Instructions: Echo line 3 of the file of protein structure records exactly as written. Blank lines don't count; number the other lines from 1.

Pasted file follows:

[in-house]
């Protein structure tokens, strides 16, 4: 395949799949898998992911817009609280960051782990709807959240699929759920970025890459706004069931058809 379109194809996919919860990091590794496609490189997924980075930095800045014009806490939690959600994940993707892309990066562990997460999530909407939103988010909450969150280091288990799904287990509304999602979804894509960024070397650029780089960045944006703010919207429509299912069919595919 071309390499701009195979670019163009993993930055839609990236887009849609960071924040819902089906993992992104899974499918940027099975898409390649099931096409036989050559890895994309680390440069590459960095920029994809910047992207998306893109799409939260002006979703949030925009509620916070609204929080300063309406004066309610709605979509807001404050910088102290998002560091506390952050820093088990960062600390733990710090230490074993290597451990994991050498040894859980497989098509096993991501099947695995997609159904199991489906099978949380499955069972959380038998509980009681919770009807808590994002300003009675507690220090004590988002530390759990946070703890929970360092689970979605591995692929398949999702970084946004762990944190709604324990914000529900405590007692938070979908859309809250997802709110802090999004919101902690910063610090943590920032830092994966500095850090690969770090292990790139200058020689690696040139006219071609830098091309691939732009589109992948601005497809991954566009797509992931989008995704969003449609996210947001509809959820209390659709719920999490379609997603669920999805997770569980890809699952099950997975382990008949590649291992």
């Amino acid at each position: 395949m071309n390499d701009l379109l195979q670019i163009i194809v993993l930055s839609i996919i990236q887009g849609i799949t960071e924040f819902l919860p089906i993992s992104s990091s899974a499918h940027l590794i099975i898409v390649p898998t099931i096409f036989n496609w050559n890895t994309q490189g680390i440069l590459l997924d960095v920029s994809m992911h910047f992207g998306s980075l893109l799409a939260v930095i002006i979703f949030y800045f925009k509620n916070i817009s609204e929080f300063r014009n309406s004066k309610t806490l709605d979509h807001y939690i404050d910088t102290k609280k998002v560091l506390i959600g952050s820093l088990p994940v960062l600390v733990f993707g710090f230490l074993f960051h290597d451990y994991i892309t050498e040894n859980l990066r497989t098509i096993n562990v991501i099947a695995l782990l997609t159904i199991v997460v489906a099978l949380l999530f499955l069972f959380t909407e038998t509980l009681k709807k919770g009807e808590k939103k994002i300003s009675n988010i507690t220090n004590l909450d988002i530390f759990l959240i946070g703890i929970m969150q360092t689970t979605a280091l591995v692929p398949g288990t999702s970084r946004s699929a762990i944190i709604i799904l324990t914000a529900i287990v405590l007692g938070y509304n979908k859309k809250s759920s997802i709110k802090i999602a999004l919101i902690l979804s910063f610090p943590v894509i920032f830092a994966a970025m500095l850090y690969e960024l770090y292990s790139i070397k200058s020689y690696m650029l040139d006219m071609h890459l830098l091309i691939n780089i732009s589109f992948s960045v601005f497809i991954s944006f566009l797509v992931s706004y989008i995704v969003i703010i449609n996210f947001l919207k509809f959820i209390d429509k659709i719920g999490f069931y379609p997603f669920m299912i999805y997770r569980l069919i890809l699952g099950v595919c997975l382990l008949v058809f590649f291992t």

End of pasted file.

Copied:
């Amino acid at each position: 395949m071309n390499d701009l379109l195979q670019i163009i194809v993993l930055s839609i996919i990236q887009g849609i799949t960071e924040f819902l919860p089906i993992s992104s990091s899974a499918h940027l590794i099975i898409v390649p898998t099931i096409f036989n496609w050559n890895t994309q490189g680390i440069l590459l997924d960095v920029s994809m992911h910047f992207g998306s980075l893109l799409a939260v930095i002006i979703f949030y800045f925009k509620n916070i817009s609204e929080f300063r014009n309406s004066k309610t806490l709605d979509h807001y939690i404050d910088t102290k609280k998002v560091l506390i959600g952050s820093l088990p994940v960062l600390v733990f993707g710090f230490l074993f960051h290597d451990y994991i892309t050498e040894n859980l990066r497989t098509i096993n562990v991501i099947a695995l782990l997609t159904i199991v997460v489906a099978l949380l999530f499955l069972f959380t909407e038998t509980l009681k709807k919770g009807e808590k939103k994002i300003s009675n988010i507690t220090n004590l909450d988002i530390f759990l959240i946070g703890i929970m969150q360092t689970t979605a280091l591995v692929p398949g288990t999702s970084r946004s699929a762990i944190i709604i799904l324990t914000a529900i287990v405590l007692g938070y509304n979908k859309k809250s759920s997802i709110k802090i999602a999004l919101i902690l979804s910063f610090p943590v894509i920032f830092a994966a970025m500095l850090y690969e960024l770090y292990s790139i070397k200058s020689y690696m650029l040139d006219m071609h890459l830098l091309i691939n780089i732009s589109f992948s960045v601005f497809i991954s944006f566009l797509v992931s706004y989008i995704v969003i703010i449609n996210f947001l919207k509809f959820i209390d429509k659709i719920g999490f069931y379609p997603f669920m299912i999805y997770r569980l069919i890809l699952g099950v595919c997975l382990l008949v058809f590649f291992t």